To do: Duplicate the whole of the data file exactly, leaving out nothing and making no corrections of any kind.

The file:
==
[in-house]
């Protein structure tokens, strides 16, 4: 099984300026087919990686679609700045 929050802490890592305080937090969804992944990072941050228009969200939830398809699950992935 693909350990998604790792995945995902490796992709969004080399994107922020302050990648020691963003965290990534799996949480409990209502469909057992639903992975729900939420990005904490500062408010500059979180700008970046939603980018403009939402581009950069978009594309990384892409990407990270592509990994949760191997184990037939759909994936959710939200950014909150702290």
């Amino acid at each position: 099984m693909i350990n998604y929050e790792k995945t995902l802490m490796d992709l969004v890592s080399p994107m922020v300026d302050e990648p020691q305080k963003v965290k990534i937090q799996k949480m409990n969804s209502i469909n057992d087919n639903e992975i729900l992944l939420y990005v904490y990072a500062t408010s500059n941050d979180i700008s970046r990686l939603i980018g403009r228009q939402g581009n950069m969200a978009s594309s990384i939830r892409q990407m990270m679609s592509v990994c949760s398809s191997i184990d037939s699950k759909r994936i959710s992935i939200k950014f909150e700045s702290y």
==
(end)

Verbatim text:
[in-house]
């Protein structure tokens, strides 16, 4: 099984300026087919990686679609700045 929050802490890592305080937090969804992944990072941050228009969200939830398809699950992935 693909350990998604790792995945995902490796992709969004080399994107922020302050990648020691963003965290990534799996949480409990209502469909057992639903992975729900939420990005904490500062408010500059979180700008970046939603980018403009939402581009950069978009594309990384892409990407990270592509990994949760191997184990037939759909994936959710939200950014909150702290």
């Amino acid at each position: 099984m693909i350990n998604y929050e790792k995945t995902l802490m490796d992709l969004v890592s080399p994107m922020v300026d302050e990648p020691q305080k963003v965290k990534i937090q799996k949480m409990n969804s209502i469909n057992d087919n639903e992975i729900l992944l939420y990005v904490y990072a500062t408010s500059n941050d979180i700008s970046r990686l939603i980018g403009r228009q939402g581009n950069m969200a978009s594309s990384i939830r892409q990407m990270m679609s592509v990994c949760s398809s191997i184990d037939s699950k759909r994936i959710s992935i939200k950014f909150e700045s702290y």